DCCC Expands Beneficiary List
First Round of ‘R2B’ Deemed a Success
After a successful first run of their newly devised R2B program, House Democrats have decided to expand the fundraising effort, naming a new set of candidates as beneficiaries.
The need-based “Red to Blue” program, which the party kicked off earlier this month, has a goal of directing approximately $200,000 each to cash-strapped campaigns around the country.
Already this month Democrats say they have successfully raised and funneled a total of $2.8 million to the 13 candidates initially identified as targets for the funds.
The goal of the program is to give top candidates a quick influx of cash at a time when it can be put to optimal use.
“This helps us expand the playing field for one thing,” said Democratic Congressional Campaign Committee Chairman Robert Matsui (Calif.). “Secondly, it just gives us many more opportunities as we approach the final month in the election.”
The next 10 candidates who will benefit from the effort are: Melissa Bean, running against Rep. Phil Crane (R-Ill.); Jon Jennings, who faces Rep. Jon Hostettler (R-Ind.); Nick Clooney, who is running for Kentucky’s open 4th district seat; Teresa Daly, who is challenging Rep. John Kline (R-Minn.); Matt Connealy, who is vying for the open seat in Nebraska’s 1st district; Tom Gallagher, who faces Rep. Jon Porter (R-Nev.); Patsy Keever, who is challenging Rep. Charles Taylor (R-N.C.); Allyson Schwartz, who is seeking Pennsylvania’s 13th district open seat; Joe Driscoll, who is running for the 15th district open seat in Pennsylvania; and Dave Ross, who is seeking the open seat in Washington’s 8th district.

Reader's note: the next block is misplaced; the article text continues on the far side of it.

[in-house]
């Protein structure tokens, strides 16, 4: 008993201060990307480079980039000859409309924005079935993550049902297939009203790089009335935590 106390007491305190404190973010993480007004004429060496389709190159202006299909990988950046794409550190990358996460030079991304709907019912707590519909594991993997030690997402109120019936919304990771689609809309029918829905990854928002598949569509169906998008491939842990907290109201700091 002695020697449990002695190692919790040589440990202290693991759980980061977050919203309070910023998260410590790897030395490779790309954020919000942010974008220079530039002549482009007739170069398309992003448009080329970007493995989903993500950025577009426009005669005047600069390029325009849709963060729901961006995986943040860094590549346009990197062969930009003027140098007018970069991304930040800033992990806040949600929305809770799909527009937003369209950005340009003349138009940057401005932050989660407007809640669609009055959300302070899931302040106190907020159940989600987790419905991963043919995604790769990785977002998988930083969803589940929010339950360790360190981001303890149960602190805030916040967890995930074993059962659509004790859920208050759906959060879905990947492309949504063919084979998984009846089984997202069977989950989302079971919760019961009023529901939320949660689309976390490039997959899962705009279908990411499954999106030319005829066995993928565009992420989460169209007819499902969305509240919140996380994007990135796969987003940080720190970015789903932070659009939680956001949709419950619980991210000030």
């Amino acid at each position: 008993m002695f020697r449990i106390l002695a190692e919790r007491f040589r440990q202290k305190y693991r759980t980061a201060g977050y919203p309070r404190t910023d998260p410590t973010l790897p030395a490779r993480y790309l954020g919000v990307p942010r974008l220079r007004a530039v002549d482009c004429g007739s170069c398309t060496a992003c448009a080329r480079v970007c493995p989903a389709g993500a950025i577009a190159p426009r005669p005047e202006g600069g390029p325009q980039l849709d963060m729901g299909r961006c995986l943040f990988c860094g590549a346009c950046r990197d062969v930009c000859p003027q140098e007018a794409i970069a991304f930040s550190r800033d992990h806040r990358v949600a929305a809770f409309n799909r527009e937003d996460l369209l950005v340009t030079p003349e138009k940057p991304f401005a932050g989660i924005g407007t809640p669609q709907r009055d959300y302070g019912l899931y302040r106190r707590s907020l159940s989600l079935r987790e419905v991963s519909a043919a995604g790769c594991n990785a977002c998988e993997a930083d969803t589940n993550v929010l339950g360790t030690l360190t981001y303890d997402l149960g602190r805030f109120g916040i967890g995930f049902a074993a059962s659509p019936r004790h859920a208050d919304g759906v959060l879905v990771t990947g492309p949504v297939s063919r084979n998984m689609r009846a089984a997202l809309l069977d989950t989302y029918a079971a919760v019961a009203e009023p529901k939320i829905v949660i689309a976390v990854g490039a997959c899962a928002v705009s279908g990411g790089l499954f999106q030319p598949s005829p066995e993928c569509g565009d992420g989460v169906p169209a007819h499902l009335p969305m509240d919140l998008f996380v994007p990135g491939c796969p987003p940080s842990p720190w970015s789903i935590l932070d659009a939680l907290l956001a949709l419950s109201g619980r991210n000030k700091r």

While party strategists stress that the program does not double as their final list of targeted races, almost all of the 23 candidates pegged for the program so far are in districts where the DCCC has already purchased television ad time.
Republicans are currently favored in almost all of those contests and although Democratic leaders maintain otherwise, the party’s chances of winning a majority of seats in this year’s elections remain grim. At best, the party may pick up two to three seats, analysts believe.
Republicans say it’s too late in the cycle for Democrats to try to expand their list of pick-up opportunities.
“At this point in time the number of competitive races is going the way of [Sen.] John Kerry’s [D-Mass.] poll numbers — straight down,” said National Republican Congressional Committee spokesman Carl Forti. “It’s way too late in the game to be expanding the playing field.”
The already limited field of competitive races shrunk by one recently. While Rep. Clay Shaw (R-Fla.) had been a lower-tier target for Democrats this cycle, his opponent dropped out of the race earlier this month and state election officials have ruled that Democrats cannot put a replacement on the ballot.
While House Democrats are in a better financial position than their Senate counterparts, Republicans still held a cash-on-hand advantage heading into September.
The DCCC ended August with almost $21 million in the bank, while the NRCC had close to $26 million on hand.